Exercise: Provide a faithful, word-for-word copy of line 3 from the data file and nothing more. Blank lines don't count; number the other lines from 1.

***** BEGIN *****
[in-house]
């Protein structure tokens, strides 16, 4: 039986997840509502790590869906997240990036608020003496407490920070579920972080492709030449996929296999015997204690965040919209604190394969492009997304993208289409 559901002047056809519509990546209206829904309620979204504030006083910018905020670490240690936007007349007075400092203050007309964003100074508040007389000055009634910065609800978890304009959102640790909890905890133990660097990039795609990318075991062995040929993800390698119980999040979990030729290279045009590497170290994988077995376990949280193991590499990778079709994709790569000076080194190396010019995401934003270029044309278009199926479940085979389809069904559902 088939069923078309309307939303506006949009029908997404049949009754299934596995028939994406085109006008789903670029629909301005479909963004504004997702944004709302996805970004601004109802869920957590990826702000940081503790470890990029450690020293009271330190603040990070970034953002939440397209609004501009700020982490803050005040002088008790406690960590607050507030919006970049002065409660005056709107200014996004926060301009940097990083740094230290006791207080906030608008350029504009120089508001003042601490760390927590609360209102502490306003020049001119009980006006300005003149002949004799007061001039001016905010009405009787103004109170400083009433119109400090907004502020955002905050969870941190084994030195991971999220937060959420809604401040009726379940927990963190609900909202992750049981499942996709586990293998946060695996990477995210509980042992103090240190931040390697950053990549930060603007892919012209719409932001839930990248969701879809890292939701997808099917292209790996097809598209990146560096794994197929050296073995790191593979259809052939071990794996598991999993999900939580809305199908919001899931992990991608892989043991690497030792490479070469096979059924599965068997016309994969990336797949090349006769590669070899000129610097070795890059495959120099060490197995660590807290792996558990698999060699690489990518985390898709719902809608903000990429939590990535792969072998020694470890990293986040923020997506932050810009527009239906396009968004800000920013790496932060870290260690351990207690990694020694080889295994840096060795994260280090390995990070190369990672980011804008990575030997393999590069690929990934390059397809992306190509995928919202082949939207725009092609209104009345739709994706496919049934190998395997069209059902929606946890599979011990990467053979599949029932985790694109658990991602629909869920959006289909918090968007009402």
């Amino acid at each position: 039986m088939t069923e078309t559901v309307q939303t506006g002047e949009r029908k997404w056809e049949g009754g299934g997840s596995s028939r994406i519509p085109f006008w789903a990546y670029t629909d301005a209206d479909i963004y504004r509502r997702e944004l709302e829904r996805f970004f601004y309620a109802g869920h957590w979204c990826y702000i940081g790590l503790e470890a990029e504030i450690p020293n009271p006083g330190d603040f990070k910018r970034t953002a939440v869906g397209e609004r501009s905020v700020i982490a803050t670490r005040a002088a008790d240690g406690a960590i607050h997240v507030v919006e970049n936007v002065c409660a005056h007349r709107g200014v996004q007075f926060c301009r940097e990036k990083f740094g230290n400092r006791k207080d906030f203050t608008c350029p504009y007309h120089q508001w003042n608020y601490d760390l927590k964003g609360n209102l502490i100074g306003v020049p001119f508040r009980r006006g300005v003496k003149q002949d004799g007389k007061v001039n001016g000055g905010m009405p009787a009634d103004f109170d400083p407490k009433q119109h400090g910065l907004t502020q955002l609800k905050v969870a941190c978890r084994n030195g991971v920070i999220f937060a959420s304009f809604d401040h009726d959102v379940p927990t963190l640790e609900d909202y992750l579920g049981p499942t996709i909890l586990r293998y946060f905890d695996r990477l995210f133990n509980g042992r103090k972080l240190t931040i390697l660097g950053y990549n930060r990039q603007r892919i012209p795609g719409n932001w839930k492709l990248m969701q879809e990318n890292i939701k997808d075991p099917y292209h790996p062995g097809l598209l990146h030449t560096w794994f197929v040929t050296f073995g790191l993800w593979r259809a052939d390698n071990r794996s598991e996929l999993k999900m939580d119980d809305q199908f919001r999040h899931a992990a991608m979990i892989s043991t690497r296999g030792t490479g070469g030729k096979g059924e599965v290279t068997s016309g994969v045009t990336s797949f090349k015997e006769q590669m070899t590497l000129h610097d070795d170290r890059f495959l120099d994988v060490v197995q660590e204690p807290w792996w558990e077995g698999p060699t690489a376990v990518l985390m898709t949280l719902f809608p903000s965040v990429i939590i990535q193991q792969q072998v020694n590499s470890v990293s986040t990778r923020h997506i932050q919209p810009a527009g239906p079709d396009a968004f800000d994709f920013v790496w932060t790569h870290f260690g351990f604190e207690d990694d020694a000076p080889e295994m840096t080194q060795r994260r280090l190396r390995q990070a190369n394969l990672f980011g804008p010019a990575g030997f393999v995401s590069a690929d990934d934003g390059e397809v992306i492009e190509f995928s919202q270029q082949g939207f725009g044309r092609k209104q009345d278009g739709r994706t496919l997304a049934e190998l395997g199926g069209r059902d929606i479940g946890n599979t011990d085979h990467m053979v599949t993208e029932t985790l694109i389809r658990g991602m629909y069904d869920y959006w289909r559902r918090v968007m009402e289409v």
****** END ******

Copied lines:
């Amino acid at each position: 039986m088939t069923e078309t559901v309307q939303t506006g002047e949009r029908k997404w056809e049949g009754g299934g997840s596995s028939r994406i519509p085109f006008w789903a990546y670029t629909d301005a209206d479909i963004y504004r509502r997702e944004l709302e829904r996805f970004f601004y309620a109802g869920h957590w979204c990826y702000i940081g790590l503790e470890a990029e504030i450690p020293n009271p006083g330190d603040f990070k910018r970034t953002a939440v869906g397209e609004r501009s905020v700020i982490a803050t670490r005040a002088a008790d240690g406690a960590i607050h997240v507030v919006e970049n936007v002065c409660a005056h007349r709107g200014v996004q007075f926060c301009r940097e990036k990083f740094g230290n400092r006791k207080d906030f203050t608008c350029p504009y007309h120089q508001w003042n608020y601490d760390l927590k964003g609360n209102l502490i100074g306003v020049p001119f508040r009980r006006g300005v003496k003149q002949d004799g007389k007061v001039n001016g000055g905010m009405p009787a009634d103004f109170d400083p407490k009433q119109h400090g910065l907004t502020q955002l609800k905050v969870a941190c978890r084994n030195g991971v920070i999220f937060a959420s304009f809604d401040h009726d959102v379940p927990t963190l640790e609900d909202y992750l579920g049981p499942t996709i909890l586990r293998y946060f905890d695996r990477l995210f133990n509980g042992r103090k972080l240190t931040i390697l660097g950053y990549n930060r990039q603007r892919i012209p795609g719409n932001w839930k492709l990248m969701q879809e990318n890292i939701k997808d075991p099917y292209h790996p062995g097809l598209l990146h030449t560096w794994f197929v040929t050296f073995g790191l993800w593979r259809a052939d390698n071990r794996s598991e996929l999993k999900m939580d119980d809305q199908f919001r999040h899931a992990a991608m979990i892989s043991t690497r296999g030792t490479g070469g030729k096979g059924e599965v290279t068997s016309g994969v045009t990336s797949f090349k015997e006769q590669m070899t590497l000129h610097d070795d170290r890059f495959l120099d994988v060490v197995q660590e204690p807290w792996w558990e077995g698999p060699t690489a376990v990518l985390m898709t949280l719902f809608p903000s965040v990429i939590i990535q193991q792969q072998v020694n590499s470890v990293s986040t990778r923020h997506i932050q919209p810009a527009g239906p079709d396009a968004f800000d994709f920013v790496w932060t790569h870290f260690g351990f604190e207690d990694d020694a000076p080889e295994m840096t080194q060795r994260r280090l190396r390995q990070a190369n394969l990672f980011g804008p010019a990575g030997f393999v995401s590069a690929d990934d934003g390059e397809v992306i492009e190509f995928s919202q270029q082949g939207f725009g044309r092609k209104q009345d278009g739709r994706t496919l997304a049934e190998l395997g199926g069209r059902d929606i479940g946890n599979t011990d085979h990467m053979v599949t993208e029932t985790l694109i389809r658990g991602m629909y069904d869920y959006w289909r559902r918090v968007m009402e289409v």